Archive for the ‘“My Father’s House”’ Tag

Kristin Hannah, The Four Winds. Theme: the present. Location: the past   4 comments

An excellent novel makes one think, and think I did as I read this one. The story covers the early period of my life – the great depression. and how different My Father’s House was from what Elsa and her family experienced. While my mother fed the hoboes who came in from the street, and the town provided some part-time jobs for them, Elsa encountered cruel mistreatment from the “good” people who defined the sufferers as lazy, dirty, illness purveyors ruining the economy of their small town. One suspects that the “good” people of my town would have been no kinder had the number of migrants been larger. In my innocent, fortunate childhood I experienced no destruction of Hooverville’s, the temporary “homes” of the dispossessed. But I can’t fail to see the same things happening today in only slightly different circumstances

Enough of what the story activated in my private awareness. What about the writing. This is a long novel, as so many are recently. And I wondered whether, if I’d been an editor, I would have recommended eliminating some of the “unnecessary” detail. Why so many words to convey the basic impression of land and dreams literally blown away in the wind, of lives lived in day-to-day misery, of friendships and kindnesses, of familial love buried in the rules of propriety, of gender restrictions. By the end of the book, I realized how important all the details were as I experienced the frustration of day after day of hope followed by disaster – of disaster followed by hope. I felt the frustration, the suppressed anger, the cruelty, the love.

And, to return to my original point. To recognize that this is the story of today, wearing different details, but still the same.

I confess it took me a bit to get caught up in the story, but once I did I couldn’t put it down. That’s what I don’t like about a good novel. It interferes with my sleep. But I thank Kristin Hannah for the experience. Obviously this is a book many have read and recommended. Now I’m joining the parade.

LINK TO TWO NEWSPAPER ARTICLES   Leave a comment

My really sharp and clever web creator/improver, Hugh Gower of Nimbus studios, just added a link on my web site, https://forgivenessoptions.com, that will take you to excerpts from the two recent articles about my books. Just click on the photo of “My Father’s House” and you’ll find it.

And you’ll find Hugh at 877-870-0412 or https://www.hugh@nimbusstudios.com

Remember, reviews of my books are always treasured, both on amazon and right there on my web site.

GREAT ARTICLE ABOUT “MY FATHER’S HOUSE”   20 comments

I’m thrilled to provide a link to this great article The Bristol Press did about My Father’s House. That’s my home town paper where I grew up in Forestville/Bristol Connecticut. The only problem is they included my full name as author, but the only way to find it is via Mona Gustafson — period. Swedish, you know.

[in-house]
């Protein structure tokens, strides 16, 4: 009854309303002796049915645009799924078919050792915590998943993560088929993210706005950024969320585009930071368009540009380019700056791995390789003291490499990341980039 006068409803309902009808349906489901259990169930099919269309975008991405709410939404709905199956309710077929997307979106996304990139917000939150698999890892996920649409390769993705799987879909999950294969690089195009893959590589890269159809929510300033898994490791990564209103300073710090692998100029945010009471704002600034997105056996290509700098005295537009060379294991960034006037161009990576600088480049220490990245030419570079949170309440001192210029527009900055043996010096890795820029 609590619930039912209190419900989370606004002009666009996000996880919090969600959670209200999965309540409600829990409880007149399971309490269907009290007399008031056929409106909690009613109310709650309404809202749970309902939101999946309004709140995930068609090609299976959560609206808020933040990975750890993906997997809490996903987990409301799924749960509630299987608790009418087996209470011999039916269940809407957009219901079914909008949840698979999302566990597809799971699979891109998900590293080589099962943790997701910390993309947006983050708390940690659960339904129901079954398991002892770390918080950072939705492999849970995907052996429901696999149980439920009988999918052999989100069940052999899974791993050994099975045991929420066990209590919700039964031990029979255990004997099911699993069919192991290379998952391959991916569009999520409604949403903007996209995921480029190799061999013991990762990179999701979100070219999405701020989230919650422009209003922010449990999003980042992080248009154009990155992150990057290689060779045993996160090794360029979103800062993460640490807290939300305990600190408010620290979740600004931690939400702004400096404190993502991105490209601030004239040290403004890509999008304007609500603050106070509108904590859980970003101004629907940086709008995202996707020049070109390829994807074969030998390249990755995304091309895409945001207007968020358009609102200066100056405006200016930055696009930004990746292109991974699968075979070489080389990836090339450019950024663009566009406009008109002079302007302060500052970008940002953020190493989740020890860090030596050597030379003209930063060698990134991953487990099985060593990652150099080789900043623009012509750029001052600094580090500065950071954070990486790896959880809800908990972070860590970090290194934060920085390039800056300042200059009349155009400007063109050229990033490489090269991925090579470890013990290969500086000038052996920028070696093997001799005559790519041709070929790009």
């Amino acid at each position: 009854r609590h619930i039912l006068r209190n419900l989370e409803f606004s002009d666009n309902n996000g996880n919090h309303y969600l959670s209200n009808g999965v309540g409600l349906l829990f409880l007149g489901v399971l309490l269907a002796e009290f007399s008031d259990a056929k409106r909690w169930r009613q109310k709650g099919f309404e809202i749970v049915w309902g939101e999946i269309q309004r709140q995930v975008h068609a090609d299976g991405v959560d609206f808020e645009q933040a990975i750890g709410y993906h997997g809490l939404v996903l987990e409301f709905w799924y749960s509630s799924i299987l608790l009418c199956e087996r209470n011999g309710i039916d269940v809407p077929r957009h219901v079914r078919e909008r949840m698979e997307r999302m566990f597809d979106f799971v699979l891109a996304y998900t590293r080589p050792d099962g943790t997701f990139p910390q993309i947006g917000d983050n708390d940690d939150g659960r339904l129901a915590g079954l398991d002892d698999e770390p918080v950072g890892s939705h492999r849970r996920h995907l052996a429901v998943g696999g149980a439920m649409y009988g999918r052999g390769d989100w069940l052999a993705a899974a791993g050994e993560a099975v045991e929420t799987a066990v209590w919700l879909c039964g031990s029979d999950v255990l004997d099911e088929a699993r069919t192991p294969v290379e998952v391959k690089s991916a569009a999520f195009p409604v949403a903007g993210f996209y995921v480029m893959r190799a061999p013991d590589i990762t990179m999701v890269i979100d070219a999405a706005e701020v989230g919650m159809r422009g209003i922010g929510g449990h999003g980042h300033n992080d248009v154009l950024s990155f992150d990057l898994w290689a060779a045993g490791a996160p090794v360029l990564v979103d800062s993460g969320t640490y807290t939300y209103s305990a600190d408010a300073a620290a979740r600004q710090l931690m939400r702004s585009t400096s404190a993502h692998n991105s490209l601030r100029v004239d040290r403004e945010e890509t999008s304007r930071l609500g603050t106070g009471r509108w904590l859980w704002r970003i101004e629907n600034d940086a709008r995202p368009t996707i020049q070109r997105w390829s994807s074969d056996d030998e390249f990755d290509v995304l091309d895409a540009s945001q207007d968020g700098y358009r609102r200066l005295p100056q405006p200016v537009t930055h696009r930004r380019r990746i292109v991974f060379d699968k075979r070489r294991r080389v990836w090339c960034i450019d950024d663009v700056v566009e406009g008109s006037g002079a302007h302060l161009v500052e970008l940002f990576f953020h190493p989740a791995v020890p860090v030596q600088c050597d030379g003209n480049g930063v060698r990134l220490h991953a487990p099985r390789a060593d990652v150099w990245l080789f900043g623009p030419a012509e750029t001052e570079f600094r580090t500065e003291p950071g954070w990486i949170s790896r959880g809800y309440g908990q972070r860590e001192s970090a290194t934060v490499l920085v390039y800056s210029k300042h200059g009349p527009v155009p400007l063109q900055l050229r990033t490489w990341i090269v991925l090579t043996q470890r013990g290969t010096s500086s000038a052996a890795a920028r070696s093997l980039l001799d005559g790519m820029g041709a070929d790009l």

The Bristol Press – Forestville native pens book about what life was like in the city from 1910 through the 1970s

 

WHY BOTHER   4 comments

FYI. The list price for My Father’s House is $18.99. My royalty after everyone gets their slice is $0.45. (Unless, of course, it’s purchased directly from me.)

My son points out that’s about the percentage the farmer gets who produces the food in the first place. Food for thought — pun recognized.

Still I write — because I want to. And I want people to read what I write. What better reason? (And yes, reviews are worth at least as much as money.)

Posted June 7, 2021 by Mona Gustafson Affinito in Uncategorized

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EVOKING MEMORIES OF MY OWN UPBRINGING   3 comments

I enjoyed reading this book aloud with my friend whose vision is limited by Macular degeneration. It evoked many memories of my own upbringing as I recognized similar personalities in my family, bringing back happy and sad events and circumstances. Doesn’t every family have them! 

I appreciated Mona’s on-going descriptions of what was taking place in world events starting with WW !, immigration, the Great Depression (I heard a lot about that from my own grandparents and parents!), re-building the Nation, Pearl Harbor, WW II, The Korean Conflict, crystal sets, radio, air flights, etc During the reading of this book I found myself looking back at so many past memories of my life and being grateful for the wonderful, loving family into which I was born.

I wondered whether the author’s selection of psychology as her life career reflected her upbringing and family’s trials and tribulations? It was so sad and frustrating to see Jennie’s decline even as we witnessed her husband’s sustained adoration and love of his wife during these difficult times.

This was not a particularly uplifting book but an honest and comprehensive description of a loving, ambitious and talented immigrant who conquered the many challenges presented him in order to become the successful, respected and loved man that he was. His love for God, his community and his family is evident.

Congratulations to Mona for publication of this story that has obviously been a “work in progress” for many years. It is a wonderful and complete tale of “My Father’s House.” As for the author’s style, I enjoyed reading the minute details and highly descriptive passages. Some readers, however, might not appreciate this style.

This review can be found on my web site

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A NORWEGIAN REVIEW OF “MY FATHER’S HOUSE.”   4 comments